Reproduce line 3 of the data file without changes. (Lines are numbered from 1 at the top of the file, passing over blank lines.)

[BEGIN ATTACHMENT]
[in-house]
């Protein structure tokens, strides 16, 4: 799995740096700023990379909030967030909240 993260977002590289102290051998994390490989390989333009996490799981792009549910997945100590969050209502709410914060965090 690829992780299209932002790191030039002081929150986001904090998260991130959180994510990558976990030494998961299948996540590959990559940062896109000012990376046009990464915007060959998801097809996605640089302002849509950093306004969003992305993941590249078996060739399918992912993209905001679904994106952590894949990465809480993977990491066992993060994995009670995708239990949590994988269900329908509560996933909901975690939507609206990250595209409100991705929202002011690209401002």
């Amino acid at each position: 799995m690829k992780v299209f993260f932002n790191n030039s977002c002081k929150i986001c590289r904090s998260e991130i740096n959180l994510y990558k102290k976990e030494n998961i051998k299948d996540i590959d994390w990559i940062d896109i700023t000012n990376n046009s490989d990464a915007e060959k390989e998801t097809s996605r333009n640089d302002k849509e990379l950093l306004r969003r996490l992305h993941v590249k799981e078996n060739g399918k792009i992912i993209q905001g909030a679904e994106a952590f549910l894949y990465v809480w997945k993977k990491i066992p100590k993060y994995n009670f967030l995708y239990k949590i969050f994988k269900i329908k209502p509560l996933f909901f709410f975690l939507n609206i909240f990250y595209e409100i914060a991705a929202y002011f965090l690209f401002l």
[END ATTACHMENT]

């Amino acid at each position: 799995m690829k992780v299209f993260f932002n790191n030039s977002c002081k929150i986001c590289r904090s998260e991130i740096n959180l994510y990558k102290k976990e030494n998961i051998k299948d996540i590959d994390w990559i940062d896109i700023t000012n990376n046009s490989d990464a915007e060959k390989e998801t097809s996605r333009n640089d302002k849509e990379l950093l306004r969003r996490l992305h993941v590249k799981e078996n060739g399918k792009i992912i993209q905001g909030a679904e994106a952590f549910l894949y990465v809480w997945k993977k990491i066992p100590k993060y994995n009670f967030l995708y239990k949590i969050f994988k269900i329908k209502p509560l996933f909901f709410f975690l939507n609206i909240f990250y595209e409100i914060a991705a929202y002011f965090l690209f401002l």